Cheers or Jeers: Should Holiday Cards Stay or Go?

December 20, 2016   /   by  Diane Callihan

Beloved Tradition vs. Annoying Obligation

Oh, holiday cards.

I have such mixed feelings about them. I love getting them. I mean, who isn’t excited when you get ACTUAL mail from people you know and like? They’re fancy, festive or funny. As they arrive in their smooth, colorful envelopes, you feel anticipation – who is it from? What does it say? As they start to stack up, you feel popular. Loved.

But I’m not wild about sending them. I usually forget to buy them until the last minute and then have to dig around to get everyone’s current address, print out labels (my poor parents still hand-write hundreds of addresses), sign them all, poison myself on envelope adhesive, stick on stamps, etc. And that’s if I don’t include a little personal note in each, which I try to do. It’s exhausting.

Depending upon how many you send.

I made a rule a few years ago that if I didn’t get a card from someone, I would remove them from my list the following year. (Too harsh?) This requires a bit of record keeping, but this policy has radically cut down my list. I consider it like an email UNSUBSCRIBE, and I hold no grudges. On the contrary, I feel a little relieved when I can cross someone off.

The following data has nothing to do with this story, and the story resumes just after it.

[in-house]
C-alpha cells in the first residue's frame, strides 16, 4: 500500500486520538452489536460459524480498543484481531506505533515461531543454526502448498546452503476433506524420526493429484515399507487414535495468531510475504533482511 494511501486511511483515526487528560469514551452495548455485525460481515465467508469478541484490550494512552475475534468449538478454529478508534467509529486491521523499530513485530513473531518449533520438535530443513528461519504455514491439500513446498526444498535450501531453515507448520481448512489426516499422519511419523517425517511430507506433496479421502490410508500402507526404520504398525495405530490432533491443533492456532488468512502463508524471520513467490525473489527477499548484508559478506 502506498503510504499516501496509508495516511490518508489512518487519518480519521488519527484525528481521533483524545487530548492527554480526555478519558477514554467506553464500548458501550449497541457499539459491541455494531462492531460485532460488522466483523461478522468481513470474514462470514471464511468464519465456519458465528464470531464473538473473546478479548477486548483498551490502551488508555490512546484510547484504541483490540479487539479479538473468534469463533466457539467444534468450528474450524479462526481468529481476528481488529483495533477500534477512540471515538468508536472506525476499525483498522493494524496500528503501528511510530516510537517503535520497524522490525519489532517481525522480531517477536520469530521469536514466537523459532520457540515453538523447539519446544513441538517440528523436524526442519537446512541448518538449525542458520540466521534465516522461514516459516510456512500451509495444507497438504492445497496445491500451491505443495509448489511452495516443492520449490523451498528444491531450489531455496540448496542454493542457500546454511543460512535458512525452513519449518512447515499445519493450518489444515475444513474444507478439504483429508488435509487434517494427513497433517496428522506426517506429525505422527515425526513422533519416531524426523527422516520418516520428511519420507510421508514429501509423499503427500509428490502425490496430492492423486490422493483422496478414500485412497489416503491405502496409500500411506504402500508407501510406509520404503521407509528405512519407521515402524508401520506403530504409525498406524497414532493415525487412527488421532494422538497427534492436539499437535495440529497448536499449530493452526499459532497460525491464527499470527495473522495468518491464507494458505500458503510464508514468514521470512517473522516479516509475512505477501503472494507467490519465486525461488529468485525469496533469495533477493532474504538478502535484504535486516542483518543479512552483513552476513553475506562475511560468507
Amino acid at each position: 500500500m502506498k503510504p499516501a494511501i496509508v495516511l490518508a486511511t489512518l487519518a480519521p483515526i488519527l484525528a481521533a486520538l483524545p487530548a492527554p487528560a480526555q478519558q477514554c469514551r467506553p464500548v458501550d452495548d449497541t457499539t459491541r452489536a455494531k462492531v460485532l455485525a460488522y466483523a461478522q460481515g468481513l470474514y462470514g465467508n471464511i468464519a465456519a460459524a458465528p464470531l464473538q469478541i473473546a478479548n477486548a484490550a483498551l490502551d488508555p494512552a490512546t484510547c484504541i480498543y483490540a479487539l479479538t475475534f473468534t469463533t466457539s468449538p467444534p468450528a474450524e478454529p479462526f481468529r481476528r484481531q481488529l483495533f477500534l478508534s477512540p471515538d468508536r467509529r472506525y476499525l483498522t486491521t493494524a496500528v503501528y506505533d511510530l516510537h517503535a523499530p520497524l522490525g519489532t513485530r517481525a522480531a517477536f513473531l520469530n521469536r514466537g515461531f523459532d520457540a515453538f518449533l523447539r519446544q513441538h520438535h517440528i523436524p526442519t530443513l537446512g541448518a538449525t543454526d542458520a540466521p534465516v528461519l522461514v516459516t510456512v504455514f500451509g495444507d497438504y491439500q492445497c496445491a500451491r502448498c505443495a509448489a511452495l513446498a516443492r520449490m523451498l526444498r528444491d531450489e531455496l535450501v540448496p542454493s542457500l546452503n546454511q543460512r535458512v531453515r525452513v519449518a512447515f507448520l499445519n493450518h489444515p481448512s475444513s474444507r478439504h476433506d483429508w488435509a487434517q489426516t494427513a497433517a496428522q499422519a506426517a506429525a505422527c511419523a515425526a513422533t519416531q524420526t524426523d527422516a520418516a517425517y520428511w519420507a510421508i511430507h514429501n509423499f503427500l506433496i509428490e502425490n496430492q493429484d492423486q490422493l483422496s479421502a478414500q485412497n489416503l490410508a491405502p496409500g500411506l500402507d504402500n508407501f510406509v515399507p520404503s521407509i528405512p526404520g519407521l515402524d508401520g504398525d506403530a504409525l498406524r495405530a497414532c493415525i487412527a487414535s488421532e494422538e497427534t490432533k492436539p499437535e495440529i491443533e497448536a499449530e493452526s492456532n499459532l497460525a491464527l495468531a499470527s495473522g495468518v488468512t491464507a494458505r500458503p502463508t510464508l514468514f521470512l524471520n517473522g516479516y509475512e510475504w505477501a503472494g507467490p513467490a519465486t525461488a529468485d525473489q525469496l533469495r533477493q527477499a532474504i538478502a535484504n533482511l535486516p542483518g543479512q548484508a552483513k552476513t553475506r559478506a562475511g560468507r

Based on my dwindling list, though, I think the holiday card tradition might be in peril. It used to be a way to touch base with friends and family once a year. Anyone remember getting an annual family newsletter from someone? Oh my, Aunt Jeanne’s sciatica is acting up again!

But now, with social media, we all know what our friends and family are up to. Not just once a year but in some cases, ALL THE TIME.

I don’t need a card to see what my cousin’s kids look like. I can see a new picture of them almost hourly.

There’s no need to reconnect. If anything, people are looking to disconnect or unplug. How many people do you know that have taken a break from Facebook or Twitter in the past year?

But this is the card’s saving grace. It’s not part of the online noise. It is, unlike so much of what we deal with today, something tangible. Something you can touch, hold and display.

Even though I work at a digital marketing agency, we still see the value in that. That’s why we still do traditional marketing too. And yep, we even made holiday cards.


Happy Holidays, everyone!

Let’s talk.

Diane Callihan

Diane Callihan

With more than 20 years of experience writing for some of the country’s top brands, Diane helped to shape Roger West’s content strategy, lead generation, and PR efforts as Director of Marketing. She currently serves as President of Callihan Content Creation.